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Spokane, Washington  Est. May 19, 1883

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Editorial: Washington Legislature should reclaim No Child Left Behind funds

Last year, the Legislature failed to adopt a teacher and principal evaluation bill, ensuring that Washington would be the first state to have its federal No Child Left Behind waiver yanked.

On March 13, the state Senate passed legislation that could reclaim the waiver, but the House Education Committee has not held a hearing on its bill, signaling its intent to do nothing again. This would please the powerful statewide teachers association but would hurt needy students.

If such intransigence continues, Title I schools would once again lose control over about $40 million in funds.

Superintendent of Public Instruction Randy Dorn, a former teachers union leader, praised the passage of ESSB 5748. Gov. Jay Inslee has urged a legislative fix. U.S. Secretary of Education Arne Duncan has clearly indicated what the state needs to do.

So now all eyes turn to House Education Committee Chairwoman Sharon Tomiko Santos and House Speaker Frank Chopp. Will they capitulate to the Washington Education Association again?

They shouldn’t. The federal waiver requires only that student test scores be one part of a multifaceted system of evaluating teachers. Teachers are not going to be fired on that one data point.

This issue is complicated by the fact that Congress has failed to update the No Child Left Behind Act, as it was supposed to do, starting in 2007. Without an update, any school where 100 percent of students didn’t reach proficiency on statewide assessments by 2014 is supposed to be deemed “failing.” Knowing this would mean nearly all schools, the U.S. Department of Education stepped in to offer waivers, as long as states fulfilled certain requirements, such as including student test scores in teacher evaluations.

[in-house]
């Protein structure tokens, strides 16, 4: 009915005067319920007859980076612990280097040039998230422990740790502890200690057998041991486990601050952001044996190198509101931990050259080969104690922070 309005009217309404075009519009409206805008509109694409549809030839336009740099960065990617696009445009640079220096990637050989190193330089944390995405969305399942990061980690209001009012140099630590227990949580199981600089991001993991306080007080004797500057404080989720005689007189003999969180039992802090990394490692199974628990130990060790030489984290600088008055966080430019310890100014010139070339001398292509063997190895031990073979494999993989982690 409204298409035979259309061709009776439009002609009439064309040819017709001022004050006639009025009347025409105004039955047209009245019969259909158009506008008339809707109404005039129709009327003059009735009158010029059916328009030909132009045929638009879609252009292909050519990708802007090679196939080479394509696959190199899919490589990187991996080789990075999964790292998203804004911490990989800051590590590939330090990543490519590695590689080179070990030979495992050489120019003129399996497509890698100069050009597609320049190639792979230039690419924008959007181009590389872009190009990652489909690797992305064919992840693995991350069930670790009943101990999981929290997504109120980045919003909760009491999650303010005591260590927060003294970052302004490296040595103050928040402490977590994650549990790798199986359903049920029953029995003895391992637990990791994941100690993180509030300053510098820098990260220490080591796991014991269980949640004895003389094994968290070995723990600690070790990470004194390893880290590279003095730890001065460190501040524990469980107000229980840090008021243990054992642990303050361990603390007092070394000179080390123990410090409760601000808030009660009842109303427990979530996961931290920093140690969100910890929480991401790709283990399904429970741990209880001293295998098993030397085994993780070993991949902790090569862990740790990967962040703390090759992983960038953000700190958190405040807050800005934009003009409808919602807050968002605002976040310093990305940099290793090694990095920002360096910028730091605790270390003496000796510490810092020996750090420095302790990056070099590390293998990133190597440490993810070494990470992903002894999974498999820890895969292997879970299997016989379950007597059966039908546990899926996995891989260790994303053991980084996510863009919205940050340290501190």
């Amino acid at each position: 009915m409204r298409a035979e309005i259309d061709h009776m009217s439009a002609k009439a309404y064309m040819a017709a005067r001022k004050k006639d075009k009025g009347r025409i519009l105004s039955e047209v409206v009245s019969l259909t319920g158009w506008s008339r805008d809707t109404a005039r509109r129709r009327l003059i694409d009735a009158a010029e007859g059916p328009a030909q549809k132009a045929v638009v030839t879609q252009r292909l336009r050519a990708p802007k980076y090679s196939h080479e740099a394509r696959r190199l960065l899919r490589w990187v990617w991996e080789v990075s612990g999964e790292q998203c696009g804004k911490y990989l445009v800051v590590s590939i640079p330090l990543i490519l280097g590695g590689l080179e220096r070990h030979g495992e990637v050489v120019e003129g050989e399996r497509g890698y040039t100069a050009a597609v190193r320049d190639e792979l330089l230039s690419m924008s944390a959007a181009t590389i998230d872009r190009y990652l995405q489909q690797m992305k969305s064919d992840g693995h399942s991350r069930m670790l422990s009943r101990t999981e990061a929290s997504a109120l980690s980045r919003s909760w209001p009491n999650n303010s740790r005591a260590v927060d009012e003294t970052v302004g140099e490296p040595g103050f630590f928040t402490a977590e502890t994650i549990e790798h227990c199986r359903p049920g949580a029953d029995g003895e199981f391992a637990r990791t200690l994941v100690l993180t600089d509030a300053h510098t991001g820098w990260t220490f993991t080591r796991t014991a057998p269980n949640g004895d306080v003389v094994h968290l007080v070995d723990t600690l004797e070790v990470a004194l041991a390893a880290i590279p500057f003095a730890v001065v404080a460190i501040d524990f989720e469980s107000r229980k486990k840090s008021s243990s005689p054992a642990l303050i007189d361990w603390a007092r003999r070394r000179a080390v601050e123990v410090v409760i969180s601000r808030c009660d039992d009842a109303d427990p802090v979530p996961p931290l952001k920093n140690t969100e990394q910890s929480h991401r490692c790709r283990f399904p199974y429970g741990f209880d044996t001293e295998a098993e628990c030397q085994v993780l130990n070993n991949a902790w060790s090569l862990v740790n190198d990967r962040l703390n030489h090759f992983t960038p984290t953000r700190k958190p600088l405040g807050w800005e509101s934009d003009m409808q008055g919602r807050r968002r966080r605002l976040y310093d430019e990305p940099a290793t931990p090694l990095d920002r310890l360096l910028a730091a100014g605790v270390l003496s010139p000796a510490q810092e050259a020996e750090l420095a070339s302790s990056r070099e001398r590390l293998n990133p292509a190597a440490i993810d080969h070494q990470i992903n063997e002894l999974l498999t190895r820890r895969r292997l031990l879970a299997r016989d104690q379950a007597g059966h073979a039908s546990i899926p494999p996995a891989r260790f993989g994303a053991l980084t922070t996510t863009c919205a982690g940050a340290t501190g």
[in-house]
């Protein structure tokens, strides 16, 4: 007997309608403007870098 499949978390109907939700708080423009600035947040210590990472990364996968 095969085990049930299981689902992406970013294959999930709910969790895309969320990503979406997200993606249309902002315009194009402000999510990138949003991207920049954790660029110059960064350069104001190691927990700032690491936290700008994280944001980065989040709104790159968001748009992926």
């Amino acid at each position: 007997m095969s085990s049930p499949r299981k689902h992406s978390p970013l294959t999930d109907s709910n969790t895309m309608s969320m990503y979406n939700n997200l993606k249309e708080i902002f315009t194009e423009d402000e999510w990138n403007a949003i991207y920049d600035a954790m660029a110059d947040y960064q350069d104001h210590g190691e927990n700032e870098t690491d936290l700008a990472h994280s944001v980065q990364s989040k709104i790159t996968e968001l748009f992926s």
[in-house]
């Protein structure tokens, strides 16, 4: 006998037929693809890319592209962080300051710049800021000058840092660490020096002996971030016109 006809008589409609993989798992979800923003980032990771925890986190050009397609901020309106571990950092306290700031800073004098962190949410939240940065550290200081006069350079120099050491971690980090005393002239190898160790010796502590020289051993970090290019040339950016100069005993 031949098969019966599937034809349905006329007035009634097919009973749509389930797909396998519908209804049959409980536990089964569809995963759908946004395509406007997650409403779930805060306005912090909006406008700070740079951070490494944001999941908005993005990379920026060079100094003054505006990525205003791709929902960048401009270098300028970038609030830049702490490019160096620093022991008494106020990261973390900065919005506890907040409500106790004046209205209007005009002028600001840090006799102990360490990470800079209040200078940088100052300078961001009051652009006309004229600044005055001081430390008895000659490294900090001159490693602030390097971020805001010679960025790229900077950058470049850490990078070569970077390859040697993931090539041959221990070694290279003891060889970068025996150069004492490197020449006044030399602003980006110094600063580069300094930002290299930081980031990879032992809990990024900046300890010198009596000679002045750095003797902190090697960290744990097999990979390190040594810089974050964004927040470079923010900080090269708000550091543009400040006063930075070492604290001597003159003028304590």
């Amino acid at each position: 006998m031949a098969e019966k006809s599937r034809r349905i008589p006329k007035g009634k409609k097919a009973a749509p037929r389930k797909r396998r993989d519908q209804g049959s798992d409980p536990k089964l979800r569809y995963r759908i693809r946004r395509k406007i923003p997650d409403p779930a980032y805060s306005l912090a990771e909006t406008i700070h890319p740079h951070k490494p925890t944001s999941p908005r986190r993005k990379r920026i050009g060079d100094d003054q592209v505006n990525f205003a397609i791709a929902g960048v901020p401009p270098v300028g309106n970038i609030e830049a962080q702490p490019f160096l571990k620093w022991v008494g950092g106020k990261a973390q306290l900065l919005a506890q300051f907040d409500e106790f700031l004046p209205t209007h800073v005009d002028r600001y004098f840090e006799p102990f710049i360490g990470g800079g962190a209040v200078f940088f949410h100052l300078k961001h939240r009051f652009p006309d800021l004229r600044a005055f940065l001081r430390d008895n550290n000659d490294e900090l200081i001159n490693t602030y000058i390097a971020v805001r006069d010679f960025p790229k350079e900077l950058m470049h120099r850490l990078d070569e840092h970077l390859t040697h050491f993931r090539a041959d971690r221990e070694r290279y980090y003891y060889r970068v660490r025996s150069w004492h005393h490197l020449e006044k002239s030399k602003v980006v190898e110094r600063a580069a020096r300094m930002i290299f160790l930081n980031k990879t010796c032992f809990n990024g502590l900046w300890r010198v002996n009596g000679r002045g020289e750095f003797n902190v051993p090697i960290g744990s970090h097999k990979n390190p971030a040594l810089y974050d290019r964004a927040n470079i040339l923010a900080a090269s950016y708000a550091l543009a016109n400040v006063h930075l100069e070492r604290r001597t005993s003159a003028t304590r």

Washington did not comply. As a result, 93 percent of schools were labeled failing, and districts had to send letters to households informing them that their students were eligible for tutoring and other services. Those services are financed by the 20 percent of Title I money districts had to set aside by virtue of losing the waiver. Districts can access unclaimed money, but not until spring, which is too late for hiring and planning purposes.

In short, life would be a lot easier for school districts if the Legislature would act. And Congress could make the waivers moot if it updated the absurd provision of the No Child Left Behind Act that calls for perfection.

Many schools did improve under NCLB, and that was the law’s greatest achievement. As long as progress continues, it’s pointless to impose sanctions. The federal waivers embrace this concept and are a reasonable temporary solution until Congress acts.

U.S. Sens. Patty Murray, D-Wash., and Lamar Alexander, R-Tenn., said March 9 that they expect to have a package of reforms ready for education committee review by mid-April. The process could take months.

In the meantime, the Legislature should do what it takes to regain the state’s waiver.